With passive FTP both the control connection (by default on port 21) and the data connection (to the PASV port indicated by the FTP server) are both initiated by the FTP client. Typically firewalls that allow their users to set up a FTP connection to a remote server will also allow the client to establish that associated data connection.
Many larger sites don't allow their users to directly connect to the internet at all and require the use of proxy server for all traffic. The passive port range may or may not be a problem for those users...
More uncommon is a set up where users are allowed to connect to the internet directly, but only to a limited number of ports, e.g. 80 and 443 for web traffic and other ports are blocked by default.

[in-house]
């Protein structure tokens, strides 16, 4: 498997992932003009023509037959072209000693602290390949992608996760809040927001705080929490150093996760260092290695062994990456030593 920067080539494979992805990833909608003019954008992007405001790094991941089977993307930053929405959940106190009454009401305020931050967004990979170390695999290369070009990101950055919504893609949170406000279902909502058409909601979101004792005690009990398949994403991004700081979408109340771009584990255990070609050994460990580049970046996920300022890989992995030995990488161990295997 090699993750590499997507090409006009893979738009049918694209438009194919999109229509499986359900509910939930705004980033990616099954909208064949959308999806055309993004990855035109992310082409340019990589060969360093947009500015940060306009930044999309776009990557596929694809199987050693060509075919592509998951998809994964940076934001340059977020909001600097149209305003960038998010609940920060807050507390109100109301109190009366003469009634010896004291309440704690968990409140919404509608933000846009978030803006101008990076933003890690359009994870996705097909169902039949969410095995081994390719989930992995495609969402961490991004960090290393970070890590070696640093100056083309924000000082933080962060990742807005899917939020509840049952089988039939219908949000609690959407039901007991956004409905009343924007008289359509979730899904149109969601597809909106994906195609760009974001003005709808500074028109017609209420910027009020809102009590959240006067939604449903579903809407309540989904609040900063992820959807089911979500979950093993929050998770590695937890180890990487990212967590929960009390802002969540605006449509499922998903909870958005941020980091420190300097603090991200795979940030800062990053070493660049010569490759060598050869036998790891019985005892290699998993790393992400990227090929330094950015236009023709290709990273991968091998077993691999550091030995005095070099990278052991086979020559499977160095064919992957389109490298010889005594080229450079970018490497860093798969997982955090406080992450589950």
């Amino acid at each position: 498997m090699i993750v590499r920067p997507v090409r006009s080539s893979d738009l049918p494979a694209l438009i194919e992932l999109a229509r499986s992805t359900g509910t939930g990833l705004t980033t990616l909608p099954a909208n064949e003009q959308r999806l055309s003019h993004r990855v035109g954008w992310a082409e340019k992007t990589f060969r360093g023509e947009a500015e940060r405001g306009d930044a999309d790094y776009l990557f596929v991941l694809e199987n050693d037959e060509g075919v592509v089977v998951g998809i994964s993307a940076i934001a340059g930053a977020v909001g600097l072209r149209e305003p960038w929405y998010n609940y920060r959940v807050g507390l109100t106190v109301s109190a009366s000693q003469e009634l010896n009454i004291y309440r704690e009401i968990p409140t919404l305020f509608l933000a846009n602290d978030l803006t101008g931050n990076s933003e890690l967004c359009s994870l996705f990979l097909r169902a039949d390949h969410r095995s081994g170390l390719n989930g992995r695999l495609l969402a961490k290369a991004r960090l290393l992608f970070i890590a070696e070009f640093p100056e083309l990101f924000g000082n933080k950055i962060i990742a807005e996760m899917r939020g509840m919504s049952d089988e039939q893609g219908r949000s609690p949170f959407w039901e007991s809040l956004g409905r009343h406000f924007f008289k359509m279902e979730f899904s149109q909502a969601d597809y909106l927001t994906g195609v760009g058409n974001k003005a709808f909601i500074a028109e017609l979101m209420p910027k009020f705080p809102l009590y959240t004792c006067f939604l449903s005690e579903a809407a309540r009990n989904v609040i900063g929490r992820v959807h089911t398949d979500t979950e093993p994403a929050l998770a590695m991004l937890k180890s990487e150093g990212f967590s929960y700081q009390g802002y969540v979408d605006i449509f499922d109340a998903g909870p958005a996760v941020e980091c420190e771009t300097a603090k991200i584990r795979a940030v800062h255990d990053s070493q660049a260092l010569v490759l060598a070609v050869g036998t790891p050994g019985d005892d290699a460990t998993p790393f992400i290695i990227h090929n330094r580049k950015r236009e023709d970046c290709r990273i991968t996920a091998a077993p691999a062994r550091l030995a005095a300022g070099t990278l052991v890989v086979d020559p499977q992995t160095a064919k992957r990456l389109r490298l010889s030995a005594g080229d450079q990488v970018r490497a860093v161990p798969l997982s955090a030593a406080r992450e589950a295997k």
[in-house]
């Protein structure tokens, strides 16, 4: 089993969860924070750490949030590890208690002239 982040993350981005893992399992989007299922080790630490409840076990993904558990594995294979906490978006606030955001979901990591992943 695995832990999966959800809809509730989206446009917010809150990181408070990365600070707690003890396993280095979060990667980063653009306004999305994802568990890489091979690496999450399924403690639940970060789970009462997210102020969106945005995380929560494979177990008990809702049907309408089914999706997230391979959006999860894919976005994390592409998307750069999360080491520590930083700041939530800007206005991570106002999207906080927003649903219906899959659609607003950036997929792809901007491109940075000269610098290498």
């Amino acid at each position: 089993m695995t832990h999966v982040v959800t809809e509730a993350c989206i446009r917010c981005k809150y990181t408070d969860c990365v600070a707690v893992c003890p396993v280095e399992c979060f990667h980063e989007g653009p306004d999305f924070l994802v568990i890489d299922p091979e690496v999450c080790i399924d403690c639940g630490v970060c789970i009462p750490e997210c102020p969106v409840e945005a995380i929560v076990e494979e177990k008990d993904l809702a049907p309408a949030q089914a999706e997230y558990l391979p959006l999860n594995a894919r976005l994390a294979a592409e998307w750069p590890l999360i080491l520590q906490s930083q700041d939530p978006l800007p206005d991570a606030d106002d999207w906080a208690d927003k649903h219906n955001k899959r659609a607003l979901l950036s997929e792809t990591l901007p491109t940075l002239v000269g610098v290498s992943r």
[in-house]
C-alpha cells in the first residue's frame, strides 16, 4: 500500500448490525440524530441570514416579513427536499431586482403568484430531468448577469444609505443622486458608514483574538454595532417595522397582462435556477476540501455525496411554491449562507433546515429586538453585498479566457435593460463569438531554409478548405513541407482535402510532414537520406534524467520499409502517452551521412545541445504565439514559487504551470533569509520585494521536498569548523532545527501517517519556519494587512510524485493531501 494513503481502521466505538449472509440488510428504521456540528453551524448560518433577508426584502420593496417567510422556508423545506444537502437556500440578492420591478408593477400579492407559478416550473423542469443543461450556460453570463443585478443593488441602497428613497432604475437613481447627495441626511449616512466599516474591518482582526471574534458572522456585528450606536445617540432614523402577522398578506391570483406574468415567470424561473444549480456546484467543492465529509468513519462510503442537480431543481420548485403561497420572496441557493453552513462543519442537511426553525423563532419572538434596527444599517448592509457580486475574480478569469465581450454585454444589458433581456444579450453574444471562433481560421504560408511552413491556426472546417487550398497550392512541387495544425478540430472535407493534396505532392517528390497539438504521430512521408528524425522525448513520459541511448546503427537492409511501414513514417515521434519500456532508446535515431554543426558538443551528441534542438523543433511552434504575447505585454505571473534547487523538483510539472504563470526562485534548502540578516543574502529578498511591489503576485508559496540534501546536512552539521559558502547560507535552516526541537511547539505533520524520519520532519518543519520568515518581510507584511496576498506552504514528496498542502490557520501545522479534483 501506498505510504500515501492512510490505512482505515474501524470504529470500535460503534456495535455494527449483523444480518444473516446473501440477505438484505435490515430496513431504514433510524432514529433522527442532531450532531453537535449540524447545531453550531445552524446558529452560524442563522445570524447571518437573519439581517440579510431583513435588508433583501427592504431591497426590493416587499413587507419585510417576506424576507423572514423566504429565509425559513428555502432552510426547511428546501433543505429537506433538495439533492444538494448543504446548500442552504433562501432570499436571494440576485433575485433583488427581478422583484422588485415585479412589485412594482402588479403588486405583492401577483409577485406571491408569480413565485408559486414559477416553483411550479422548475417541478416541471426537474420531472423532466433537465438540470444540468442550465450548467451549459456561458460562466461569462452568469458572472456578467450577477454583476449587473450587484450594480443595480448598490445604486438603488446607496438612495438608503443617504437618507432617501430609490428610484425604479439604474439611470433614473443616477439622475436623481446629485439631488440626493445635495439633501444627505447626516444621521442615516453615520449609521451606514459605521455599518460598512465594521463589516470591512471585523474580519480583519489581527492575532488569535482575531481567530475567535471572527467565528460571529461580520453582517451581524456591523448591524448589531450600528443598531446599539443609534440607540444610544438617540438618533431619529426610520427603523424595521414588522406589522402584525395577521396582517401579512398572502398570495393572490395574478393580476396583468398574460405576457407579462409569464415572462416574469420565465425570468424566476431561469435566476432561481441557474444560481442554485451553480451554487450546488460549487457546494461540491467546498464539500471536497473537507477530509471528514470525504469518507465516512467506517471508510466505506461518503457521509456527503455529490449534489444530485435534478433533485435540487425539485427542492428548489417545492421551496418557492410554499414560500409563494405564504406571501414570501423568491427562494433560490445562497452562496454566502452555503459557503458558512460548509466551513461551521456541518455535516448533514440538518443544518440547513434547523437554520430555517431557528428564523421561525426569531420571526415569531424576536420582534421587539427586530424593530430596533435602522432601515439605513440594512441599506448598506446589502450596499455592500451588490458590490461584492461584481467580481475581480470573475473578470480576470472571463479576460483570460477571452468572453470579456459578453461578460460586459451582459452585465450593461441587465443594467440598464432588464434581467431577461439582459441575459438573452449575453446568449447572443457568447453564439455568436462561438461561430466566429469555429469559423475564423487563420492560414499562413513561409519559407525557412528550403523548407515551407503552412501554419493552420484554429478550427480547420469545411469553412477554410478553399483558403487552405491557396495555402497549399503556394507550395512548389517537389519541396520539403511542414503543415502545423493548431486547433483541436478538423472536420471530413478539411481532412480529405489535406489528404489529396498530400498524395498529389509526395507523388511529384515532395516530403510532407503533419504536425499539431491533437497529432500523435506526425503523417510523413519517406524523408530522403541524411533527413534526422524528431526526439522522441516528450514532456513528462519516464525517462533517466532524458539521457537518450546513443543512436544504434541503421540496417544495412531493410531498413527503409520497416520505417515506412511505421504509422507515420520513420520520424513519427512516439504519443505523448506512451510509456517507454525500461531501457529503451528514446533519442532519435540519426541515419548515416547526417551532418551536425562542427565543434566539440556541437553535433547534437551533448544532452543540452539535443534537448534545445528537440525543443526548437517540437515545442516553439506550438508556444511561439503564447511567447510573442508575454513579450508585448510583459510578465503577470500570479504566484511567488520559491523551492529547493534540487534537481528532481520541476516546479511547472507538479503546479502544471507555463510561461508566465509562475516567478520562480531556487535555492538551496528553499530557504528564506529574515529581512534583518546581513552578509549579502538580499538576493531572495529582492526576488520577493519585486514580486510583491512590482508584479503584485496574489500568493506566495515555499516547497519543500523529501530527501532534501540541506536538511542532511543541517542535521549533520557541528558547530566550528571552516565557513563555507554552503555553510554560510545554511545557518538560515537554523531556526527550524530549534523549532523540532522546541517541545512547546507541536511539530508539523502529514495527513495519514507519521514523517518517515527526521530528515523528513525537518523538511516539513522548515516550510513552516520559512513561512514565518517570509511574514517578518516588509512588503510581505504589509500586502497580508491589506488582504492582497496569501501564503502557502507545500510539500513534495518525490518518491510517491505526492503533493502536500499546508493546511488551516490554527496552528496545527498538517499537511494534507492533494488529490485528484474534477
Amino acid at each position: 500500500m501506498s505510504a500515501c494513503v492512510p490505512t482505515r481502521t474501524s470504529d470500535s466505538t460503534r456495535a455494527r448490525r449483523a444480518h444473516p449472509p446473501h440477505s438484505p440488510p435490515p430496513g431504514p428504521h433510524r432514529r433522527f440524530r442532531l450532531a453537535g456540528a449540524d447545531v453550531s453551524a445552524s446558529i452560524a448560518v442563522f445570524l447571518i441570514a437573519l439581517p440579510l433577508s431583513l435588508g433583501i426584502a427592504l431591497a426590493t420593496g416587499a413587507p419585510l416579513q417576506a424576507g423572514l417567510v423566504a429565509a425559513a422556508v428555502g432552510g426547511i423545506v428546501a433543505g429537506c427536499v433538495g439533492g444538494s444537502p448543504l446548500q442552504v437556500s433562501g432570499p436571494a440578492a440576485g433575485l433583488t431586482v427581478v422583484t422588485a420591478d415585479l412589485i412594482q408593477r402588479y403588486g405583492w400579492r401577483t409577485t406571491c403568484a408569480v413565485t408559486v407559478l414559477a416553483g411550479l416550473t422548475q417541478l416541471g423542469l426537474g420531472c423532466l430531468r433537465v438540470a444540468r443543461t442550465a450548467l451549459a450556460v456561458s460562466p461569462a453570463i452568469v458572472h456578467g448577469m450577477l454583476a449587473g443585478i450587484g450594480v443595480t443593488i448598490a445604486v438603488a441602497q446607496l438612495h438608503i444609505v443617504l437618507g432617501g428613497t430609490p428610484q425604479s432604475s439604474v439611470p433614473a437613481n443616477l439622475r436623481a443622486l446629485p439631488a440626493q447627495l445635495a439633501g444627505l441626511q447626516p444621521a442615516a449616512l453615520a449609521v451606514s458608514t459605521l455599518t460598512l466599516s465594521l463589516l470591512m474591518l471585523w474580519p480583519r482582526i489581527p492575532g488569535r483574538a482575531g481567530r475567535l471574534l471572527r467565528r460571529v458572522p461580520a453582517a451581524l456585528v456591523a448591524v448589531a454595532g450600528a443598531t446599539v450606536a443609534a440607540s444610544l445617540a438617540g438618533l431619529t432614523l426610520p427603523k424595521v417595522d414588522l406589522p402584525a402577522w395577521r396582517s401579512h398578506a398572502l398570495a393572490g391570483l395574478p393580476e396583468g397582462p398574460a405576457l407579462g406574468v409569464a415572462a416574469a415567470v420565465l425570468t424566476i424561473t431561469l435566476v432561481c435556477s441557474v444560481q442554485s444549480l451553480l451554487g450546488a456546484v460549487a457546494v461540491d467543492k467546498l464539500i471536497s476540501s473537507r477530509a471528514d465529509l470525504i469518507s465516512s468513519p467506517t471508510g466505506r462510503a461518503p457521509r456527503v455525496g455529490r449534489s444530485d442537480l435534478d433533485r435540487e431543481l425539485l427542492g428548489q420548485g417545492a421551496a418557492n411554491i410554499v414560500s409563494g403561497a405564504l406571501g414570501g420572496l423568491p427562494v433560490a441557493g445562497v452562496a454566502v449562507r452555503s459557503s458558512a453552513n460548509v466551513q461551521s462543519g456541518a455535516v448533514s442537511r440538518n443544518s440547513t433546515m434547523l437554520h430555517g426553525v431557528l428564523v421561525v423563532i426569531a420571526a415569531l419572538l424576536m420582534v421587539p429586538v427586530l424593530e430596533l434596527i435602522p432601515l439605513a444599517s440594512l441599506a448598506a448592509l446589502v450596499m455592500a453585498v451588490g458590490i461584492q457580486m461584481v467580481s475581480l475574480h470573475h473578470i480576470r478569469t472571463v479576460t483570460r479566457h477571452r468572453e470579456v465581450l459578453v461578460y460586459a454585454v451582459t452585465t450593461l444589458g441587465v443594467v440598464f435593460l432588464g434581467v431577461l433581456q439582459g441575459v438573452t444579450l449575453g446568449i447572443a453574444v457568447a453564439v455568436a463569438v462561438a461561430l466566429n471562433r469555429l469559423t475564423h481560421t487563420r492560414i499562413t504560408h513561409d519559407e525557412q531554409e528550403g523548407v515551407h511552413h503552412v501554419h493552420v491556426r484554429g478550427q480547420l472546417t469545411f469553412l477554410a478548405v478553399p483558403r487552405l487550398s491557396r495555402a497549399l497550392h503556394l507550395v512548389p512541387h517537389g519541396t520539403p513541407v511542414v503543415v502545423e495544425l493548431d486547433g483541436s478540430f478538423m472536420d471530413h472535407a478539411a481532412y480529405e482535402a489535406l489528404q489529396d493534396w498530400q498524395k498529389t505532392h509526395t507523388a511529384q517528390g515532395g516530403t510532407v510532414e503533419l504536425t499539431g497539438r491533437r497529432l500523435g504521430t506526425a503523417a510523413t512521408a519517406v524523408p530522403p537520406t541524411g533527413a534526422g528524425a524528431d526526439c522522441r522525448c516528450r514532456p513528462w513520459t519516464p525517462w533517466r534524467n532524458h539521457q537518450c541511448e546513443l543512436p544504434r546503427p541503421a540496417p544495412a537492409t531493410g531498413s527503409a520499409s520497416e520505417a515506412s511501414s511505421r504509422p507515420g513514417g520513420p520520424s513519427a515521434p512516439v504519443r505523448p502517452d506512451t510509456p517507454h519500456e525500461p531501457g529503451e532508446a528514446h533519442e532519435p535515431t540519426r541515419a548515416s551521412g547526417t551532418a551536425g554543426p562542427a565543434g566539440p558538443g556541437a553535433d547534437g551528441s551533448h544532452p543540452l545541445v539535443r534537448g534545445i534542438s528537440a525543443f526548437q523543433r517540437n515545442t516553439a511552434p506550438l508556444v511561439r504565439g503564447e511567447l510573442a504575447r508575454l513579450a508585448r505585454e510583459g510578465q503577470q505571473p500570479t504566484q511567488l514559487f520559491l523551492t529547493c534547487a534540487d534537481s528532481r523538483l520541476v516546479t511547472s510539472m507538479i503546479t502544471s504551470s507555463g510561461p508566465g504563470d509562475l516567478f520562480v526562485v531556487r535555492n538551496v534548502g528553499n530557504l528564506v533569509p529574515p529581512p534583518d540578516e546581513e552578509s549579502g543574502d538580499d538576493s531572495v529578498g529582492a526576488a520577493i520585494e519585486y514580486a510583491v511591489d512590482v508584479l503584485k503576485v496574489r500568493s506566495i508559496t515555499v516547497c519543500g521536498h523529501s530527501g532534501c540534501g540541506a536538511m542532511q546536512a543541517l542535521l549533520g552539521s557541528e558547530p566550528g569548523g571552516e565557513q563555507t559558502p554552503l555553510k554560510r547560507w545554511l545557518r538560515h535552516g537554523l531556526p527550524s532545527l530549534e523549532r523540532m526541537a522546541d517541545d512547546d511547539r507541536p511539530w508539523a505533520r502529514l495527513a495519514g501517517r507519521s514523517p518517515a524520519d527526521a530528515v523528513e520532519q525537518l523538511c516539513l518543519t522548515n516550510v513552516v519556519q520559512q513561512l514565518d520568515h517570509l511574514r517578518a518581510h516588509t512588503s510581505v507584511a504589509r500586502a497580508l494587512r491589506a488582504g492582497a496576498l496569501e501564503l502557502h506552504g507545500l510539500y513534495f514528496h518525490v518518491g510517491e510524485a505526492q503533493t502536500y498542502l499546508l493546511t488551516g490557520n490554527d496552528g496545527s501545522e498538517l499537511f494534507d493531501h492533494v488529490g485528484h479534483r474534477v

In that scenario any slightly advanced firewall can be configured to allow the protocol FTP and will load a specific helper module. The firewall opens port 21 for FTP control connections and will inspect the control traffic for the PASV port that is assigned to a FTP client. Dynamically that passive port will opened in the firewall allowing the data connection to be established (but only between that client and that specific port on that specific FTP server) and that permission will be revoked when the control connection is terminated.